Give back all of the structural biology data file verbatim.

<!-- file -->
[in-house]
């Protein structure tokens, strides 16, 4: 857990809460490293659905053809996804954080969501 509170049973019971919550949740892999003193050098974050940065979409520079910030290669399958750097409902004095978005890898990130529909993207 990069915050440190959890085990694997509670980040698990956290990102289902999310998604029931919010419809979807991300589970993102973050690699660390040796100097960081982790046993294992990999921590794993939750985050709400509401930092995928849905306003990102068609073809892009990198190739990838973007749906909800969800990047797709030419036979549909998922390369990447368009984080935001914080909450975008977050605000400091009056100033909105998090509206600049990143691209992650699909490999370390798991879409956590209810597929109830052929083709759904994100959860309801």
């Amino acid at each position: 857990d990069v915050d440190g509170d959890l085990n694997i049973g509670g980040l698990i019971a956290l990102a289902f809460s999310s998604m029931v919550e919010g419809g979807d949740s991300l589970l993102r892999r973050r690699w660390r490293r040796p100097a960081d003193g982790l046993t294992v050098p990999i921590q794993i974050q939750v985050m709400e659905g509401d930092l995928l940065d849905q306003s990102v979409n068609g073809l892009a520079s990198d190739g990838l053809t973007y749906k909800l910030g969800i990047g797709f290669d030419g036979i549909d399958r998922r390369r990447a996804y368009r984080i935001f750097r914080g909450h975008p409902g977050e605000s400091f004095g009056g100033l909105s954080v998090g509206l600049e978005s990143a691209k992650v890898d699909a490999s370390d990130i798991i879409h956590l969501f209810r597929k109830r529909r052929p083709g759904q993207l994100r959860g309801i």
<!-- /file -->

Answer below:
[in-house]
């Protein structure tokens, strides 16, 4: 857990809460490293659905053809996804954080969501 509170049973019971919550949740892999003193050098974050940065979409520079910030290669399958750097409902004095978005890898990130529909993207 990069915050440190959890085990694997509670980040698990956290990102289902999310998604029931919010419809979807991300589970993102973050690699660390040796100097960081982790046993294992990999921590794993939750985050709400509401930092995928849905306003990102068609073809892009990198190739990838973007749906909800969800990047797709030419036979549909998922390369990447368009984080935001914080909450975008977050605000400091009056100033909105998090509206600049990143691209992650699909490999370390798991879409956590209810597929109830052929083709759904994100959860309801």
């Amino acid at each position: 857990d990069v915050d440190g509170d959890l085990n694997i049973g509670g980040l698990i019971a956290l990102a289902f809460s999310s998604m029931v919550e919010g419809g979807d949740s991300l589970l993102r892999r973050r690699w660390r490293r040796p100097a960081d003193g982790l046993t294992v050098p990999i921590q794993i974050q939750v985050m709400e659905g509401d930092l995928l940065d849905q306003s990102v979409n068609g073809l892009a520079s990198d190739g990838l053809t973007y749906k909800l910030g969800i990047g797709f290669d030419g036979i549909d399958r998922r390369r990447a996804y368009r984080i935001f750097r914080g909450h975008p409902g977050e605000s400091f004095g009056g100033l909105s954080v998090g509206l600049e978005s990143a691209k992650v890898d699909a490999s370390d990130i798991i879409h956590l969501f209810r597929k109830r529909r052929p083709g759904q993207l994100r959860g309801i």